Right now the CoronaVirus is the elephant in the room and businesses are wondering whether to tiptoe around it or to capitalize on it. The number one rule unless you are sending out information on reduced hours/closings/etc. is to NOT mention it. In fact, the only reason I’m mentioning it here is because people have asked how to handle the messaging, and it’s a tricky subject.
Your business can’t ignore that times are different right now. Events are going from live to virtual, trips are being cancelled, kids are staying home from school; restaurants, theaters and hotels are ghost towns. We are living in an unprecedented time right now and it’s okay to acknowledge it, but you can do that without mentioning the virus.
I’ve seen thousands of marketers in my online groups cringing at ads and messages from businesses that are talking about COVID-19 in the wrong way. I’ve seen constant posts from my consumer friends saying how they are unsubscribing from email lists that send out their own version of information or twist on the CoronaVirus. Digital companies have sent out emails saying things like “don’t worry our team has always worked remote” etc. There are important messages coming through from people’s schools, places of work and government on the virus, and their messaging should not be muffled by millions of others who are trying to seem relevant. There is a time to newsjack and there’s a time not to touch it with a ten-foot pole.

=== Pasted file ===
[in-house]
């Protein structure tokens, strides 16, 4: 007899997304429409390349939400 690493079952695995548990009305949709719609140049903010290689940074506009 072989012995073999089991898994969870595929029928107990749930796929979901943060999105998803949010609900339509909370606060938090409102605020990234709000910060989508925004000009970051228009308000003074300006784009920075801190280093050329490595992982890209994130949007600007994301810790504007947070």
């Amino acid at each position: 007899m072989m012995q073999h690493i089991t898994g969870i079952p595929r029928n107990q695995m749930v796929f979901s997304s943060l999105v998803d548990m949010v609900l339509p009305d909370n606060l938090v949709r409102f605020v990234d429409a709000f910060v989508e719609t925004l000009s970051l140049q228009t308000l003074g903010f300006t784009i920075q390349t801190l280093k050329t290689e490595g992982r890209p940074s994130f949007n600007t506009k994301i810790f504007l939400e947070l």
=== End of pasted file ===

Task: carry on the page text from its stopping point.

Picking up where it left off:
So, what can you do instead?
You don’t have to ignore the elephant in the room. There are lifestyle and business changes happening that you don’t need to tiptoe around. In fact, if you are in a position to help solve any of the problems, please help. We are all in this together.
1. Offer to help without expecting anything in return.
People are going through hard times. There are many in the hospitality industry who’ve already been laid off. Parents are trying to figure out how to juggle working from home with kids running around them. Children are adjusting to learning at home. Employees are adjusting to fewer hours or remote work environments. If you can genuinely help people by sharing advice, tips, or services that’ll help improve their lives in some way, do it. But like some companies have demonstrated already (as an example Zoom offered a free pro version of their video conferencing tool for teachers) don’t expect anything in return. It’s not about what you can reap from these times, it’s about how you can help people through them. If your business benefits from the relationships you build in the meantime from doing the right thing, then great! But don’t go into it expecting anything in return.
2. Craft your message that has to do with COVID-19, away from COVID-19 and towards pain points
Do you want to advertise a board game people can play at home while they’re cooped up? That’s okay. People are going to need at-home entertainment alternatives. Just don’t mention the virus. Mention the pain point: kids being bored, parents needing something to entertain the family, etc.
3. Be sensitive.
We all know there are lots of funny memes floating around that we might chuckle at on our personal pages. Those should be reserved for your personal pages only and not your business pages. As businesses it’s best to show empathy at a time like this. If you have a personal brand, show the real you. Are you scared? Are you at peace? Feel free to show your vulnerabilities because people connect to REAL people.
Marketing is going to change in more ways than simply messaging over the next month. If you are a business that is struggling right now because of the current market and need guidance on what measures you might need to take in your marketing, feel free to message us. We’re happy to help bounce ideas around about what might come next, and what you can do.